close-grip bench press in hypertrophy
or strength training programs. This is
further emphasized when considering
which muscles are most active within
the close-grip bench press.
CLOSE-GRIP BENCH PRESS AND
MUSCLE ACTIVATION
As stated previously, the close-grip
bench press was often used with the
belief that the triceps would be targeted
more within this exercise than the tradi-
tional bench press (28). Several studies
have indicated that this is indeed the case
(5,9,28). Barnett et al. (5) compared the
muscle activity of the sternocostal and
clavicular head of the pectoralis major,
anterior deltoid, and long head of the
triceps brachii using the bench press
with a narrow (100% of biacromial dis-
tance) or wide (200% of biacromial dis-
tance) grip lifting 80% of one-repetition
maximum in weight-trained men. The
narrow grip led to reduced activity of
the anterior deltoid when compared
with the wide grip, but no effect on
the sternocostal head of the pectoralis
major. Interestingly, both the clavicular
head of the pectoralis major and long
head of the triceps brachii experienced
greater activity during the bench press
with the narrow grip. Barnett et al. (5)
stated that the greater activation of the
triceps brachii was likely because of
a greater range of elbow motion in the
bench press with the narrow grip, which
demanded a greater recruitment of
motor units for this muscle.
Clemons and Aaron (9) measured the
activity of the pectoralis major, anterior
deltoid, triceps brachii, and biceps bra-
chii during the bench press across
a range of grip widths (100, 130, 165,
and 190% of biacromial distance) in
strength-trained men. As for Barnett
et al. (5), 80% of one-repetition maxi-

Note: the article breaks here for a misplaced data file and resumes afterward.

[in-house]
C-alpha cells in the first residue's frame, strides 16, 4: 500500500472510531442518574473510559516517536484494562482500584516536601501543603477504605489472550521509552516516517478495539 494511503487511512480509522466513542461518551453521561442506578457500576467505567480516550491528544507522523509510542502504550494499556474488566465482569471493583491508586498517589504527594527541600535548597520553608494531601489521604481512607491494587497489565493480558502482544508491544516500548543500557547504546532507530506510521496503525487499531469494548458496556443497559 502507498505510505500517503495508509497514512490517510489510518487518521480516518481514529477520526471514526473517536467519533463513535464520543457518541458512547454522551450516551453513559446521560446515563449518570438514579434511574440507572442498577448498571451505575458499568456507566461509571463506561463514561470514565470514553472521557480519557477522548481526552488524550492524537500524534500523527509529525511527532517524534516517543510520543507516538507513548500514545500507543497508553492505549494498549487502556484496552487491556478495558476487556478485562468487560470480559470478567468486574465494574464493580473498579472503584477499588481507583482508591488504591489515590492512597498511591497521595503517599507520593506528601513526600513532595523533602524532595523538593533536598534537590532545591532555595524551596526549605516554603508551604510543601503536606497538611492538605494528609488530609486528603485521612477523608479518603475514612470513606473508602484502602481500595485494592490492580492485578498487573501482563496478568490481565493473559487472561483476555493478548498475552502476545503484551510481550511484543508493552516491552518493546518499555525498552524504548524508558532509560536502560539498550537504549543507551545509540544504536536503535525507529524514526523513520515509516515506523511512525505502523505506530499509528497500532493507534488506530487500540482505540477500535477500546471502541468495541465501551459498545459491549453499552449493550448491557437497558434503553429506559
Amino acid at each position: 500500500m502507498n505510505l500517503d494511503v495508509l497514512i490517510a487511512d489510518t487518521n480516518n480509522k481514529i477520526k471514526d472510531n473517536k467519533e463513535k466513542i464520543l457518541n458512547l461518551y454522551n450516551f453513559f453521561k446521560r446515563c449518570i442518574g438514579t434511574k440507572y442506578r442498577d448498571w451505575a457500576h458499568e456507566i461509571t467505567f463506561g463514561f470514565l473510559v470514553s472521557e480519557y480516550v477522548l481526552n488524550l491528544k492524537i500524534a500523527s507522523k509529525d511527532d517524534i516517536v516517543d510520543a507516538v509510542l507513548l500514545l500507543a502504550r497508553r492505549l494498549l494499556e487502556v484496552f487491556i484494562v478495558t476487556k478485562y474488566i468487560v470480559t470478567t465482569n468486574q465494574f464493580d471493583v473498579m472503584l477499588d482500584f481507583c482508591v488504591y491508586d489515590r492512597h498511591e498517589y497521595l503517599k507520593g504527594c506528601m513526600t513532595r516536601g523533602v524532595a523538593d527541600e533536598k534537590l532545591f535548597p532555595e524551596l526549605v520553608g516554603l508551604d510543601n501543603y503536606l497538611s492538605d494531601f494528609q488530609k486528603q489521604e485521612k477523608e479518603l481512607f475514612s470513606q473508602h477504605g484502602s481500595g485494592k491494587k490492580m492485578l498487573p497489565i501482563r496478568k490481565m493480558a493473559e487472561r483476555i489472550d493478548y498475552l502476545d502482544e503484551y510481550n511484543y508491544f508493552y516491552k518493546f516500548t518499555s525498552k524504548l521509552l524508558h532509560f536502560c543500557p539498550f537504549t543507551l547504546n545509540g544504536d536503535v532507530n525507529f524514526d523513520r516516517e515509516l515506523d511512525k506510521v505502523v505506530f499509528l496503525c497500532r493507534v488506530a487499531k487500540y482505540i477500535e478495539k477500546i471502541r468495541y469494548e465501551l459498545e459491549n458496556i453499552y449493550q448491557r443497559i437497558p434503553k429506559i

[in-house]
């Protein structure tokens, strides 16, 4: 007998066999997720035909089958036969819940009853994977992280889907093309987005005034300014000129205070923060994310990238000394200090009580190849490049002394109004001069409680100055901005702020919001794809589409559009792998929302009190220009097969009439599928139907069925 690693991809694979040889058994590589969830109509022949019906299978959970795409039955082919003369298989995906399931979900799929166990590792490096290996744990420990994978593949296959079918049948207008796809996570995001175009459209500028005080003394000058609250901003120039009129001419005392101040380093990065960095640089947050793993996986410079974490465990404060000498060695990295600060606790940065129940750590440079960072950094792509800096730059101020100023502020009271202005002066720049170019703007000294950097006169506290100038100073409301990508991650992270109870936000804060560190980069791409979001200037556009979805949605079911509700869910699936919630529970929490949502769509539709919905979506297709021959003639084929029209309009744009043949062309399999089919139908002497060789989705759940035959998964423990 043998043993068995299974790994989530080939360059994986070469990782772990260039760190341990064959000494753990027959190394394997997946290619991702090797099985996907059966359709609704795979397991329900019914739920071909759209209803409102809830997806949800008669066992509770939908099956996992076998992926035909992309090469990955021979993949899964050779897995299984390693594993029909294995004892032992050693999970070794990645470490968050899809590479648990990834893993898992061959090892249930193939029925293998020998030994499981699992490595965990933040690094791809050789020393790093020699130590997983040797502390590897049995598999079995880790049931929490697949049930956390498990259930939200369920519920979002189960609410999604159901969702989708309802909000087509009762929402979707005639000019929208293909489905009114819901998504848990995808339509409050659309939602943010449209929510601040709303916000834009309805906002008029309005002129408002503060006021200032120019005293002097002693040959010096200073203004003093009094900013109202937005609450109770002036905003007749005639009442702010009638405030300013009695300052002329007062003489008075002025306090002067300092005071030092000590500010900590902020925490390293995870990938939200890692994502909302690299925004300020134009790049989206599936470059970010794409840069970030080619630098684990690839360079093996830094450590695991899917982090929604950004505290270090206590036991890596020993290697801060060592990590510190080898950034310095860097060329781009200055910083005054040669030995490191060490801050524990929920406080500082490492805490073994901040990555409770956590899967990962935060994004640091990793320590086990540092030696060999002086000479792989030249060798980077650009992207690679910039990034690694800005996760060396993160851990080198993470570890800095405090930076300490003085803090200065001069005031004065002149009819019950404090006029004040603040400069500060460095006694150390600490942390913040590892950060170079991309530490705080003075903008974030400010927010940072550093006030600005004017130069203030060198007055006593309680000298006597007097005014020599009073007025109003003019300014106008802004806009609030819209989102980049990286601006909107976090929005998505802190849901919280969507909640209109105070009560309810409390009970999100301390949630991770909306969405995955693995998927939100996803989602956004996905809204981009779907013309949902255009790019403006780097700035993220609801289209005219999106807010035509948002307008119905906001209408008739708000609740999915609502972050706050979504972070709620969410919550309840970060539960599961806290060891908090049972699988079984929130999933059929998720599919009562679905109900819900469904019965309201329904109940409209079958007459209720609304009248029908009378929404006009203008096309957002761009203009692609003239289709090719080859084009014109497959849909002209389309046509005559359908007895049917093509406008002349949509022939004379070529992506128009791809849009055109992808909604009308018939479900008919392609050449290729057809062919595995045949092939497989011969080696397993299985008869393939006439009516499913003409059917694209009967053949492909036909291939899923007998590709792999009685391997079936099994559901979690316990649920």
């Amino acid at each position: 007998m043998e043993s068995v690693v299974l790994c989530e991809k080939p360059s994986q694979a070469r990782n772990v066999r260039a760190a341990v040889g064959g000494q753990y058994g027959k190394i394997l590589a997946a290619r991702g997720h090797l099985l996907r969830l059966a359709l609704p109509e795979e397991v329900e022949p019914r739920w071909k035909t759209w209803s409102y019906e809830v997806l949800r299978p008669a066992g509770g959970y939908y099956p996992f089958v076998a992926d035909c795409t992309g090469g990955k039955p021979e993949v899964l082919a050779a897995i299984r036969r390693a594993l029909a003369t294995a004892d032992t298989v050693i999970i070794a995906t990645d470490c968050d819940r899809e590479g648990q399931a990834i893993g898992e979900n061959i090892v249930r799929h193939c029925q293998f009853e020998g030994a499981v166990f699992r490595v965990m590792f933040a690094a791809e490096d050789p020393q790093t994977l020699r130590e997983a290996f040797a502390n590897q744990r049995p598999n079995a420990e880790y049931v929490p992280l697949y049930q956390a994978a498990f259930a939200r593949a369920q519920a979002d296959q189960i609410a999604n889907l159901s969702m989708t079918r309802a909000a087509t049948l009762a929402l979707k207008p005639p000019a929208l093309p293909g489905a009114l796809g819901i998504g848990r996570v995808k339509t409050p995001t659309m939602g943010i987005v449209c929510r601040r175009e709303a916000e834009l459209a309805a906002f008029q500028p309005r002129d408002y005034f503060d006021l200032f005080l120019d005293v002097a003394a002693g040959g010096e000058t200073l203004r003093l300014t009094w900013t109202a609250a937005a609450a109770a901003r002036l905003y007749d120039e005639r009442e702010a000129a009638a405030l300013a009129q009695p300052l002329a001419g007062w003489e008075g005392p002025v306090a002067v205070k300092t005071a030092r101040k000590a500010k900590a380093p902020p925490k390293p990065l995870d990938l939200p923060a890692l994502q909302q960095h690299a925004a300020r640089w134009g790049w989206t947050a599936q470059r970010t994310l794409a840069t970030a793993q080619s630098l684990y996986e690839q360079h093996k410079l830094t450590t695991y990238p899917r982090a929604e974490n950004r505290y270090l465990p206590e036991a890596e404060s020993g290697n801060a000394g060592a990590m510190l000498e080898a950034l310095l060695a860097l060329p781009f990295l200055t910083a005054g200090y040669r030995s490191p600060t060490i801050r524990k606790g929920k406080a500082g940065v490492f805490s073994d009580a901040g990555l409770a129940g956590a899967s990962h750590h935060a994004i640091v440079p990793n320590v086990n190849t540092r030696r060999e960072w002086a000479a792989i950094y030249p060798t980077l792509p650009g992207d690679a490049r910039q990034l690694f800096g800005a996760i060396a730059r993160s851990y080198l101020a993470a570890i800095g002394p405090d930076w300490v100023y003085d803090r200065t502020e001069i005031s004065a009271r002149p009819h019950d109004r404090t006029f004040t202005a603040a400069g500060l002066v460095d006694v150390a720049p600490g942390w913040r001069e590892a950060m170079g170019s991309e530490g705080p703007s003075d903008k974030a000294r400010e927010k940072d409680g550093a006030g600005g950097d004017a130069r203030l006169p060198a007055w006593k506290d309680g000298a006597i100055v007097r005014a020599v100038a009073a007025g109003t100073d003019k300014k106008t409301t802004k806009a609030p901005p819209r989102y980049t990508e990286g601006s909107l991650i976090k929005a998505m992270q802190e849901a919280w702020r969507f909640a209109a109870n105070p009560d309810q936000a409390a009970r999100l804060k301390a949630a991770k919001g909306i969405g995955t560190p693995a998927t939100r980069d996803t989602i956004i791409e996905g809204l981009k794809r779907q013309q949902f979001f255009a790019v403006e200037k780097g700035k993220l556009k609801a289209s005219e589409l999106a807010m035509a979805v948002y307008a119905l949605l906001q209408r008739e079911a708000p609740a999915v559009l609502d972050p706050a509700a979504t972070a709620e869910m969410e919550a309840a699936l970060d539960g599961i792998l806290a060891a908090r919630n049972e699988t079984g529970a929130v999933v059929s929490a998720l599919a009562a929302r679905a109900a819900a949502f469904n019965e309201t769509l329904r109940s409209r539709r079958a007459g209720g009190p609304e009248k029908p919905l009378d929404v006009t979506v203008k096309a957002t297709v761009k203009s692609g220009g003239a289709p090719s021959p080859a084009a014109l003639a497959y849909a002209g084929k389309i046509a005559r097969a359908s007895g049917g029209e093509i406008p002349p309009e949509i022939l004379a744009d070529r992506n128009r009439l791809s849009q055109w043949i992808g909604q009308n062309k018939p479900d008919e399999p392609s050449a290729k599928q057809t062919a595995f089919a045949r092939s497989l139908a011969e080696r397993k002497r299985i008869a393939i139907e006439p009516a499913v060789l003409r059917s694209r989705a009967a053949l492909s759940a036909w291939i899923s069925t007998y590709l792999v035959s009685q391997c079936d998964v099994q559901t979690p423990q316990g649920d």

mum was used for the bench press ex-
ercises. The collective activity of each
Figure 1. The hand position and grip width for the close-grip (A) and traditional (B) bench press.
Close-Grip Bench Press
VOLUME 0 | NUMBER 0 | MONTH 2017
2
Copyright ªNational Strength and Conditioning Association. Unauthorized reproduction of this article is prohibited.
of these muscles was lowest in the
bench press with the narrowest grip
width (100% of biacromial distance).
However, there were no significant dif-
ferences between individual muscles
across the different grip widths, and
the triceps brachii were highly active
in all bench press conditions. Lehman
(28) compared the activity of the cla-
vicular and sternoclavicular portions of
the pectoralis major, in addition to the
lateral head of the triceps brachii, in
weight-trained men completing a bench
press with a grip width of 100%,
approximately 150% (the midpoint
between the 100 and 200% biacromial
distance grip widths), and 200% of bia-
cromial distance. The subjects selected
a load that they could complete 12 rep-
etitions, and the same load was used for
all grip conditions. The results from
Lehman (28) indicated that there
was no effect of grip width for the
activity of the clavicular portion of
the pectoralis major. Although activity
of the sternoclavicular portion of the
pectoralis major tended to decrease
with reduced grip width, the activity
of the lateral head of the triceps bra-
chii significantly increased. Lehman
(28) noted that this result followed
conventional wisdom that a narrower
grip resulted in increased activation of
the triceps brachii.
Collectively considering the results of
these studies (5,9,28), it can be
observed that even though there may
be greater contributions from the tri-
ceps brachii, the pectoralis major is still
highly active in the close-grip bench
press. Furthermore, Lehman (28) rec-
ommended that the choice of grip
width for the bench press should be
guided by the requirements of the ath-
lete’s sport. This has implications for
individuals involved in sports, which
involve forceful flexion of the shoulders
and extension of the elbows during the